Central Alabama counties included in State of Emergency

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According to an update on the NHC, the centre of the storm is due to hit areas on the gulf coast Sunday night or early Monday, but heavy rainfall and tropical storm conditions will reach the area ahead of the storm's centre. Per a Reuters report, the National Weather Service predicts wind speeds of almost 65 miles per hour when the storm eventually strikes the coast.

The projected storm track for Alberto has shifted eastward, according to reports, lessening the threat to oil production facilities in the Gulf of Mexico, but increasing the danger to northeastern Florida coastal areas. Locally, more than 8 inches of rain is possible in parts of the Florida Panhandle, southern Alabama and southwest Georgia.

The National Weather Service has issued a flash flood watch for an area stretching from MS to North Carolina that is home to millions of people.

In the Baltimore suburb of Ellicott City, a massive storm caused flash flooding on Sunday that swept through its historic Main Street area, local news video showed. It's moving north at 14 miles per hour (22 kph), and has top sustained winds of 50 miles per hour (85 kph).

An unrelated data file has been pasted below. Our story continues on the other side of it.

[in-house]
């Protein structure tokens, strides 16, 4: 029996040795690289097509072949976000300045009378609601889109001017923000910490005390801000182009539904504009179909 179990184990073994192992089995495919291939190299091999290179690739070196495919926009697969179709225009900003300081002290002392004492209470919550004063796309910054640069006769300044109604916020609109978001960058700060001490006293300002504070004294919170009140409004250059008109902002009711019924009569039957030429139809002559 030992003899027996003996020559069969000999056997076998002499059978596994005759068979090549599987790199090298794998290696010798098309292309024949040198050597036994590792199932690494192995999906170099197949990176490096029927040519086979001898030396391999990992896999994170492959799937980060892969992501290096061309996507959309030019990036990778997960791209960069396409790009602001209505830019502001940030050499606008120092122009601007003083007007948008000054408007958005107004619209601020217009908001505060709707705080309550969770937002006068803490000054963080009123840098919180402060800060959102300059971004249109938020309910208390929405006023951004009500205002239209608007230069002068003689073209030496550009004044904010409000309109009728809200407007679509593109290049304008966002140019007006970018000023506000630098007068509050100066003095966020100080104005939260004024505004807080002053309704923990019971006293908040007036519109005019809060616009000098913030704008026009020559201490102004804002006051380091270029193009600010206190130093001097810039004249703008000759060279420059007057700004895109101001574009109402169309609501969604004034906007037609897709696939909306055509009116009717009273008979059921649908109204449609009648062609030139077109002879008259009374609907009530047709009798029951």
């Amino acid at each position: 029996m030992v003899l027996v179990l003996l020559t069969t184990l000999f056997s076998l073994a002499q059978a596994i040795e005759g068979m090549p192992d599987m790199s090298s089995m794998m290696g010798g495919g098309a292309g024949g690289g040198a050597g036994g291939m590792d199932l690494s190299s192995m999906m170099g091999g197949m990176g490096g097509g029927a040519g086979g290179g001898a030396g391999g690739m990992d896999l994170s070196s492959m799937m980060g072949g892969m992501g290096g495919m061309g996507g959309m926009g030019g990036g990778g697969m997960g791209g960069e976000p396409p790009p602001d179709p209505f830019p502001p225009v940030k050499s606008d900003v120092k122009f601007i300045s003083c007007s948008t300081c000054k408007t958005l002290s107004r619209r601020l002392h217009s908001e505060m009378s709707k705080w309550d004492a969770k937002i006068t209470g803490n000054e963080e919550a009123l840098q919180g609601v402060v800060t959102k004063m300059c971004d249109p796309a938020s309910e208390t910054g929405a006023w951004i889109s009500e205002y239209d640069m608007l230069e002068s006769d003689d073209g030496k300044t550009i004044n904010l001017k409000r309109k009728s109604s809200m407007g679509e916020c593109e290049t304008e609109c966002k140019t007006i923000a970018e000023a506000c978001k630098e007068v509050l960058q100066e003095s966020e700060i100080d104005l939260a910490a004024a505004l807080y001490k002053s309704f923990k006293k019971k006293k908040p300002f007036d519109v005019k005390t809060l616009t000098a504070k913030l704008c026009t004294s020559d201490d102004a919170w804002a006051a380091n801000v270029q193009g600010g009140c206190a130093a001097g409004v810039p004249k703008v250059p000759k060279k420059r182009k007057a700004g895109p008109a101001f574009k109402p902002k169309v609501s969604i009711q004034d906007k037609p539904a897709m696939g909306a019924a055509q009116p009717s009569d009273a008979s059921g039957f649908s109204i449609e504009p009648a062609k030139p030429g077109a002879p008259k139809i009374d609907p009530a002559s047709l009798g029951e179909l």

In the Florida Keys and the rest of South Florida, Alberto is expected to drop an additional three to six inches of rain, with isolated storm totals of 10 inches, on Sunday.

Alberto won't totally wash out our Memorial Day here in the Tennessee Valley.

A tropical storm warning remained in effect for Cuba's western Pinar del Rio province, where heavy rains could trigger flash floods and mudslides, the National Hurricane Center said.

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"I ask everyone to please make final preparations to your family emergency plan, especially those that live in mobile homes and low-lying areas", said Mississippi Governor Phil Bryant.

Otherwise continued windy with spotty tropical downpours Sunday night, then the chance of periods of heavy rain increases Monday afternoon. The storm had top sustained winds of 40 miles per hour (65 kph).

The NWS said waves as high as 18 feet could pound the popular Gulf beaches in Baldwin County, Alabama, and northwestern Florida on Monday.

An official from the National Weather Service warns that even after Subtropical Storm Alberto passes, there's still a risk for rip currents.

The Hurricane Center says Alberto is headed toward the Florida Panhandle. The storm has been rather disorganized for most of its life over water, which is why it has earned the "subtropical" classification. Some severe storms may be possible Tuesday, with Alberto's remnants making the closest approach from the west at that time.

At 11 p.m. EDT Saturday, the National Hurricane Center in Miami said Alberto was about 400 miles (645 kilometers) south of Apalachicola, Florida, and moving north-northeast at 13 mph (20 kph).

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